resources must come from government.
The prevalence of diabetes is growing exponentially. We would urge all governments to ensure
that, as we face growing budgetary pressures and strive to reform our health care systems,
we do not forget the needs of people living with diabetes and we ensure that, embedded in
all reforms, a truly patient-centric model of care can be achieved and maintained.
It is our sincere hope that this Think-Piece will start not just a debate but create a pathway to
change in all European countries.

Adrian Sanders,
MP and UK Chair of the
All Party Parliamentary Group
for Diabetes

Johan Wens, MD, PhD


University of Antwerp and
Chairman of Primary Care
Diabetes Europe (PCDE)

Baroness Sarah Ludford,


MEP and Co-chair of the
EU Diabetes Working Group

The Starting Point:

I. 

 iabetes in all
D
its complexity

The chronic disease epidemic


of the 21st century
Diabetes has been described by the World Health
Organisation as the chronic disease epidemic of the
21st Century. In the EU, over 31 million people
currently live with diabetes.1 Within Europe, diabetes
accounts for over 630,000 deaths per year and it
affects approximately 8.5% of the population aged
20-79 years (see Figure 1). By 2030, it is predicted
that 1 in 10 Europeans will have diabetes.
Approximately 90% of diabetes cases are type 2
diabetes, with the remainder being type 1.

Figure 1:
Prevalence of diabetes (type 2, 20-79 years) in selected European countries (2010)2
National Prevalence (%)

15
12

11.2

9
7.3
6
3

4.7

7.4

7.7

8.4

8.7

8.8

9.0

9.3

11.3

12.0

12.4

9.4

5.7

4.9

2.1

lan

Ice

y
wa

r
No

UK

lan

Ire

de

e
Sw

in
ds ania
ey
rk
pa
lan
S
m
r
Tu
e
Ro
th
Ne

l
y
d
ia
ly
d.
ce
nd
ga
an
Ita n Fe
str
lan ran
tu
rla
m
u
o
r
e
r
F
P
A
ia
Po
itz
Ge
ss
Sw
Ru

Prevalence of diabetes (20-79 years) in selected European countries, 2010

The costs associated with diabetes are considerable and are expected to grow exponentially if better prevention
and treatment are not achieved. The cost of diabetes was estimated at 75 billion Euros in 2010 and it is
anticipated that this figure may reach 87 billion Euros by 2030.3 Although rates vary by country, diabetes accounts
for up to 10-15% of total health expenditure.4 But the burden of diabetes is not confined to the health care system.
Individuals with diabetes may be restricted in their ability to work due to their condition, thus resulting in a huge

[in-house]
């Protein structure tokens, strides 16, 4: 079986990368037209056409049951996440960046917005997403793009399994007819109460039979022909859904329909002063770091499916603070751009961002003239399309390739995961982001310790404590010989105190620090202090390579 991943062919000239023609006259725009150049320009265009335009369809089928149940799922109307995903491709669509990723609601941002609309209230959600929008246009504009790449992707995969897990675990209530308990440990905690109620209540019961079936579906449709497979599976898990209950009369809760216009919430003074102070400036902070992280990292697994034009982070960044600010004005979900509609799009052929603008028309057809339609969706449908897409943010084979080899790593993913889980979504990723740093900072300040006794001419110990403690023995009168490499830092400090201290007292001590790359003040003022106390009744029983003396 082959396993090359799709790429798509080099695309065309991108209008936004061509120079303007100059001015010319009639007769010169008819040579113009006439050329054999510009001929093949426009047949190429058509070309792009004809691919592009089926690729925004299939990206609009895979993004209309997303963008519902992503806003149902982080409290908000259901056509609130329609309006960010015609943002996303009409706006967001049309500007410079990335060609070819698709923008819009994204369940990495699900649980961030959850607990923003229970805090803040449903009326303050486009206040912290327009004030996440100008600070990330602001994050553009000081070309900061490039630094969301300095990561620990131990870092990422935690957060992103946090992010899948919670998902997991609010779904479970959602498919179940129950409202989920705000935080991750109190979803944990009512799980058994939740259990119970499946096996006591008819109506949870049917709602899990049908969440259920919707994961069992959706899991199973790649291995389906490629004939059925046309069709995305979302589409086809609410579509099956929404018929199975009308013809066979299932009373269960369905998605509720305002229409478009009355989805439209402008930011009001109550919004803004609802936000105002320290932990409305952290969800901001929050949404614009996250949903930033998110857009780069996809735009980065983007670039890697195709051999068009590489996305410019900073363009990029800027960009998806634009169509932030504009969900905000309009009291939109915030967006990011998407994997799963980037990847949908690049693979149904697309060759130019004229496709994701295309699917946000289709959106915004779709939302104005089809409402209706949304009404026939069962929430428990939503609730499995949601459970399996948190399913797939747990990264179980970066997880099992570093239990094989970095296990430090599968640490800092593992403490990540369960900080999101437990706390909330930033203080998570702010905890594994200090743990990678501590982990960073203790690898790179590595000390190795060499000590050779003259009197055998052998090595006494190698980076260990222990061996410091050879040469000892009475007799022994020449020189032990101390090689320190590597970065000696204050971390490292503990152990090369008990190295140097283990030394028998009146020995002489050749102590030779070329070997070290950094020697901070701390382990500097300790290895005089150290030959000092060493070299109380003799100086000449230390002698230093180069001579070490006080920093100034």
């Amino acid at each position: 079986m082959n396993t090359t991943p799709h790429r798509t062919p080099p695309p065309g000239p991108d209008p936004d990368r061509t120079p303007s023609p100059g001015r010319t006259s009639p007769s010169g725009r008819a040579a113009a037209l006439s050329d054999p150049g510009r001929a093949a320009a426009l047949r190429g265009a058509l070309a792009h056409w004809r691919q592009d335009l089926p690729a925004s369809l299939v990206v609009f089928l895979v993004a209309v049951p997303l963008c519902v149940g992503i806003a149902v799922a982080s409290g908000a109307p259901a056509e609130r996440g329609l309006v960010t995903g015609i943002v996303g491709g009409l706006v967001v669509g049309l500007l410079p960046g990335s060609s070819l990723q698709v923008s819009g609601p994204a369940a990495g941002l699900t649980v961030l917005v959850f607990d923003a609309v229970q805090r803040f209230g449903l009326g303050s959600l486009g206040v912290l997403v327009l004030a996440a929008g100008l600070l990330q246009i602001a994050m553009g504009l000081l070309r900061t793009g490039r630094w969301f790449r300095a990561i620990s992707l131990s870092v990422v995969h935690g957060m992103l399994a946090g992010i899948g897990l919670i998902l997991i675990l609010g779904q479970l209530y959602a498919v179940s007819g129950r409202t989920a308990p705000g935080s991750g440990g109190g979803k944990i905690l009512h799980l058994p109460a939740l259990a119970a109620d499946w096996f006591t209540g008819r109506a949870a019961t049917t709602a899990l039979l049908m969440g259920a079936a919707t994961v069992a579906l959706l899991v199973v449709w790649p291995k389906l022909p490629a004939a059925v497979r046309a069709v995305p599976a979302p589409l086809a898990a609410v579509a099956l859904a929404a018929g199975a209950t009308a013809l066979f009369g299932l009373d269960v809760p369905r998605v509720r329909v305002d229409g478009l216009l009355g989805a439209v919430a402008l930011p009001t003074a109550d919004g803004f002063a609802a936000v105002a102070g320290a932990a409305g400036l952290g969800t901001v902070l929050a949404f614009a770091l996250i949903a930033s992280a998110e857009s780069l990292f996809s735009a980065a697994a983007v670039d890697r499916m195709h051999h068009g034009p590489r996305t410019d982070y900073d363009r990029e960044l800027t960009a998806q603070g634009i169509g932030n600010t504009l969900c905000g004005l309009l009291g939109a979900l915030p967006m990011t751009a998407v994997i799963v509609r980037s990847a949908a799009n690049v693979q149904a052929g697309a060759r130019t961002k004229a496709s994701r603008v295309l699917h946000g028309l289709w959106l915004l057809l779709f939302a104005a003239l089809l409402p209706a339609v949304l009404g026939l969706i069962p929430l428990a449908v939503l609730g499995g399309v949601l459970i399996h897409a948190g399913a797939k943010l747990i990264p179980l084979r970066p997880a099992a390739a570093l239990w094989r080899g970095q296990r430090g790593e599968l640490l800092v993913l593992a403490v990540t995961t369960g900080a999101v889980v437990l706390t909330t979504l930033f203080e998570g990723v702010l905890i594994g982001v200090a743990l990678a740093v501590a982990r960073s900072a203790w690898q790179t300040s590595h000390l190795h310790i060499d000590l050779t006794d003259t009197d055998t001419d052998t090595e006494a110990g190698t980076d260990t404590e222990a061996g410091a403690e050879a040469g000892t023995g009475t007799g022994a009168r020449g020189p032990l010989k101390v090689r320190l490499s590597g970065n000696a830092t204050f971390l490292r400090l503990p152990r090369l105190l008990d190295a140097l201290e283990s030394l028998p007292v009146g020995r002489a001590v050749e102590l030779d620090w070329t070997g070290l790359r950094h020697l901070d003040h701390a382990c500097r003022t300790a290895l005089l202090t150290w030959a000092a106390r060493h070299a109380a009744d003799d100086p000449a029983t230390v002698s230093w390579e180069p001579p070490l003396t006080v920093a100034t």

social loss in terms of productivity. Caregivers must give up time to accompany family members to medical
appointments and provide care within the home, at a huge cost to them in terms of time, lost productivity, quality of
life and often, their own health as well. And most importantly, diabetes has a tremendous impact on the quality of life
of those it affects, and this impact grows exponentially with the appearance of complications.

A complex chronic condition that evolves over time


One of the inherent challenges to the management of diabetes is that it is a complex chronic condition which
evolves over time. From a public health perspective, diabetes shares many risk factors (high blood pressure,
obesity and smoking) with other chronic conditions such as cancer or cardiovascular disease. It also presents with
co-morbidities, such as hypertension, which need to be managed alongside glucose control.
Diabetes is also associated with the development of specific long-term organ damage (complications), which
include eye damage (retinopathy) leading to potential blindness, kidney damage (nephropathy) with a risk of
progression to renal failure requiring dialysis and kidney transplantation, nerve damage (neuropathy) with a risk
of foot ulcers and amputation. In addition, sexual dysfunction is a common complaint amongst people with
diabetes.5 People with diabetes are also at greater risk of developing cardiovascular, cerebrovascular, and peripheral
artery disease6 (see Table 1).
Mortality increases several-fold and costs are 3-5 fold higher when complications are present.7, 8, 9 The presence of
complications has also been found to be the most important factor predicting poorer quality of life in patients with type
2 diabetes.10

Preventing and reducing the severity


of complications is the key to improving
patients quality of life.
(Koopmanschapf et al, 2002)

Table 1: Complications of diabetes


Cardiovascular disease
U
 p to 30% of people with type 2 diabetes are at risk of cardiovascular disease within 10 years. This is a
2- to 4-times greater risk than in those without diabetes.11
Women with diabetes have a five times greater risk for heart disease than women without diabetes.12
The risk of stroke is twice greater in people with diabetes in the first five years after diagnosis compared to
individuals without diabetes.13
Up to 75% of people with diabetes die of cardiovascular disease (CVD).14

Lower limb amputations


Rates of foot amputations are rising amongst people with diabetes.15
Currently, between 1-4% of diabetic patients in Europe have to undergo foot amputation.16
Amputation rates vary significantly across Europe and have been shown to reach up to 6.6%.17

Diabetic neuropathy (nerve damage)


60% to 70% of patients with diabetes develop neuropathy.18
Chronic painful neuropathy affects approximately 1 in 6 people with diabetes, as compared to 1 in 20 in the
general population.19

Nephropathy (kidney damage) and end-stage renal disease


Between 10-20% of diabetic patients die of kidney failure.20
A significant proportion of patients with diabetes will need dialysis and, eventually, kidney transplantation.
Diabetes remains the most common cause of end-stage renal disease.21

Diabetic retinopathy
D
 iabetes is the leading cause of blindness in people aged 30-49 years old.22, 23
Prevalence of diabetic retinopathy among type 2 diabetics ranges from 10-65% depending on study
design.24, 25